People who are severely mentally impaired are not counted. For council tax purposes, a person is regarded as severely mentally impaired if he or she suffers, for whatever reason, from severe impairment of intelligence and social functioning which appears to be permanent. This will usually include people suffering from Alzheimer's Disease and other similar illnesses. In order not to be counted, a person will need a certificate from his or her doctor to say that he or she is severely mentally impaired. The person must also be entitled to one of a number of benefits including certain incapacity benefits, disability allowances, unemployment allowances or attendance allowances.

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People who are staying in certain hostels or night shelters

A person whose main or only residence is in a dwelling such as a short stay hostel or night shelter providing communal accommodation for people who have no fixed abode and no settled way of life is not counted. These may include hostels run by the Salvation Army or Church Army.

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Monks or nuns

You will not be counted if you are a member of a religious community, provided that you depend on the community for your material needs and have no personal income or capital. (This will still apply if you receive income from a pension or pensions from a former job.) Only members of religious communities whose main work is prayer, contemplation, the relief of suffering, education or any combination of these are not counted.

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18 and 19 year olds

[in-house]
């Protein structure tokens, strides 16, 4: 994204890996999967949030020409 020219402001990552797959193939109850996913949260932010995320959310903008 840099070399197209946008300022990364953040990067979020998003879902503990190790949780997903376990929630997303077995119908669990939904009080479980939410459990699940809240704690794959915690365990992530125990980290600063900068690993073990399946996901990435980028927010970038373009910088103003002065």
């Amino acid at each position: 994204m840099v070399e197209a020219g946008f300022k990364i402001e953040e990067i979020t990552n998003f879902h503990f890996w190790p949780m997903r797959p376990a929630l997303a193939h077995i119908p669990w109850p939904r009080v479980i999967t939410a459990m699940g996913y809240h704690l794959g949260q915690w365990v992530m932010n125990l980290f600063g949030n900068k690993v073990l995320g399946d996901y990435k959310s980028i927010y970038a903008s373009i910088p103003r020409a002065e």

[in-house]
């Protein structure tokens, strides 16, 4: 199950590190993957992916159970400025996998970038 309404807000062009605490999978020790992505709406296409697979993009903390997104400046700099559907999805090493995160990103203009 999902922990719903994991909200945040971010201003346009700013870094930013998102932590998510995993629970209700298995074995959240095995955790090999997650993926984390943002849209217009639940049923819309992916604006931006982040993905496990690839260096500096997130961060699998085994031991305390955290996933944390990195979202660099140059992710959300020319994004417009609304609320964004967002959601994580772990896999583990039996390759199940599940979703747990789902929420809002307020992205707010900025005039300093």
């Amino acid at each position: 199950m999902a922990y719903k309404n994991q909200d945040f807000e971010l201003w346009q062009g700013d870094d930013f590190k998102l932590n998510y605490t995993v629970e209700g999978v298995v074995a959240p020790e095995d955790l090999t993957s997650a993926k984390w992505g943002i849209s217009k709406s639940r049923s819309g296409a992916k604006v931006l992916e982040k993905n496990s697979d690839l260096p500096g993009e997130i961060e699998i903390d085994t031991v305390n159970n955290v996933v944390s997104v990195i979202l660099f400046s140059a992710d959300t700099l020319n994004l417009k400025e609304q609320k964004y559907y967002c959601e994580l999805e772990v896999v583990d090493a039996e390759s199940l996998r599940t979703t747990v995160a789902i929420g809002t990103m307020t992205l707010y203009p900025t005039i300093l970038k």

You will not be counted if you are 18 or 19 years old and are in full-time education (other than higher education). This includes people of that age who are at school or college and are on courses up to, and including, A level standard. You will also not be counted if you are at least 18 years old and someone is entitled to child benefit in respect of you, or would be if you were not in local authority care. If you are an 18 or 19 year old who left school after 30th April you will not be counted until 1st November of the same year. (You may continue to get a discount as a student if you go on to further or higher education.)

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You will not be counted if you live with, and care for, a person with a disability who is receiving one of certain allowances or disablement pensions. You must be providing care for at least 35 hours a week on average. However, you will be counted if you are caring for your husband or wife (or partner/civil partner with whom you live as a spouse), or your child under 18 years old. Someone who cares for an elderly person for at least 24 hours per week or a person with a disability in return for payment of up to £44 per week will not be counted. Such a person will usually belong to an organisation like Community Service Volunteers, but could be employed by a public body or (in certain circumstances) by the person for whom they care.

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People in prison

Prisoners who are on remand or in prison are not counted. However, people who are imprisoned for not paying a fine or the council tax are counted.

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Members of visiting forces, international headquarters and defence organisations

You will not be counted if you are a member (or dependent of a member) of a visiting force, or a member (or dependent of a member) of certain International Headquarters and Defence Organisations.